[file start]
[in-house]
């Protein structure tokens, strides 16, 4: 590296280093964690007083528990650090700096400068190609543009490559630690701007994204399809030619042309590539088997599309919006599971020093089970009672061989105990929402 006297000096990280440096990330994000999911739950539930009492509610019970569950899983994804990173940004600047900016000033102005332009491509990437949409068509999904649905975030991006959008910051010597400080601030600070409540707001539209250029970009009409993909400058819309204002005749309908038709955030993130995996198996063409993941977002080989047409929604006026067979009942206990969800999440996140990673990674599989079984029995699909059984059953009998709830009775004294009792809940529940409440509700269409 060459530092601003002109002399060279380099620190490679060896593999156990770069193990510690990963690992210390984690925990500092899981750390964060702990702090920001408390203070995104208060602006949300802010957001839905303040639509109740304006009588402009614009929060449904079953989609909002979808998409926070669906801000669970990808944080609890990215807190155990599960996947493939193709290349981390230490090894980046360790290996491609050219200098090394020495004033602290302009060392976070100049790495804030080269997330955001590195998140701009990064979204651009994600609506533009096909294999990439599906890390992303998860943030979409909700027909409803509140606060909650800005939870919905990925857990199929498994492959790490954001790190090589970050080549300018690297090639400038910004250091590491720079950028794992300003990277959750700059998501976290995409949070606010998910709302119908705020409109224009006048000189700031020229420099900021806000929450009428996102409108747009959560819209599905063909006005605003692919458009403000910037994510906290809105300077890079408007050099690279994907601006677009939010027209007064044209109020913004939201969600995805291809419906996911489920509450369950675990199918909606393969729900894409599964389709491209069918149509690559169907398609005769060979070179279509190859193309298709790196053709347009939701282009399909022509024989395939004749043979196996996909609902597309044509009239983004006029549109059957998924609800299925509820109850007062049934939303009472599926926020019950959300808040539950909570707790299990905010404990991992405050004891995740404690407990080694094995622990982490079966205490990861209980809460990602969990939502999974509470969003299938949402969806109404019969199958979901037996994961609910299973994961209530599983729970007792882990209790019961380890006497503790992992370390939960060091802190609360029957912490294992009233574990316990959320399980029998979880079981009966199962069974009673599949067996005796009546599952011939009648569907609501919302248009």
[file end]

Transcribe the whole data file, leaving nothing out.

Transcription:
[in-house]
């Protein structure tokens, strides 16, 4: 590296280093964690007083528990650090700096400068190609543009490559630690701007994204399809030619042309590539088997599309919006599971020093089970009672061989105990929402 006297000096990280440096990330994000999911739950539930009492509610019970569950899983994804990173940004600047900016000033102005332009491509990437949409068509999904649905975030991006959008910051010597400080601030600070409540707001539209250029970009009409993909400058819309204002005749309908038709955030993130995996198996063409993941977002080989047409929604006026067979009942206990969800999440996140990673990674599989079984029995699909059984059953009998709830009775004294009792809940529940409440509700269409 060459530092601003002109002399060279380099620190490679060896593999156990770069193990510690990963690992210390984690925990500092899981750390964060702990702090920001408390203070995104208060602006949300802010957001839905303040639509109740304006009588402009614009929060449904079953989609909002979808998409926070669906801000669970990808944080609890990215807190155990599960996947493939193709290349981390230490090894980046360790290996491609050219200098090394020495004033602290302009060392976070100049790495804030080269997330955001590195998140701009990064979204651009994600609506533009096909294999990439599906890390992303998860943030979409909700027909409803509140606060909650800005939870919905990925857990199929498994492959790490954001790190090589970050080549300018690297090639400038910004250091590491720079950028794992300003990277959750700059998501976290995409949070606010998910709302119908705020409109224009006048000189700031020229420099900021806000929450009428996102409108747009959560819209599905063909006005605003692919458009403000910037994510906290809105300077890079408007050099690279994907601006677009939010027209007064044209109020913004939201969600995805291809419906996911489920509450369950675990199918909606393969729900894409599964389709491209069918149509690559169907398609005769060979070179279509190859193309298709790196053709347009939701282009399909022509024989395939004749043979196996996909609902597309044509009239983004006029549109059957998924609800299925509820109850007062049934939303009472599926926020019950959300808040539950909570707790299990905010404990991992405050004891995740404690407990080694094995622990982490079966205490990861209980809460990602969990939502999974509470969003299938949402969806109404019969199958979901037996994961609910299973994961209530599983729970007792882990209790019961380890006497503790992992370390939960060091802190609360029957912490294992009233574990316990959320399980029998979880079981009966199962069974009673599949067996005796009546599952011939009648569907609501919302248009």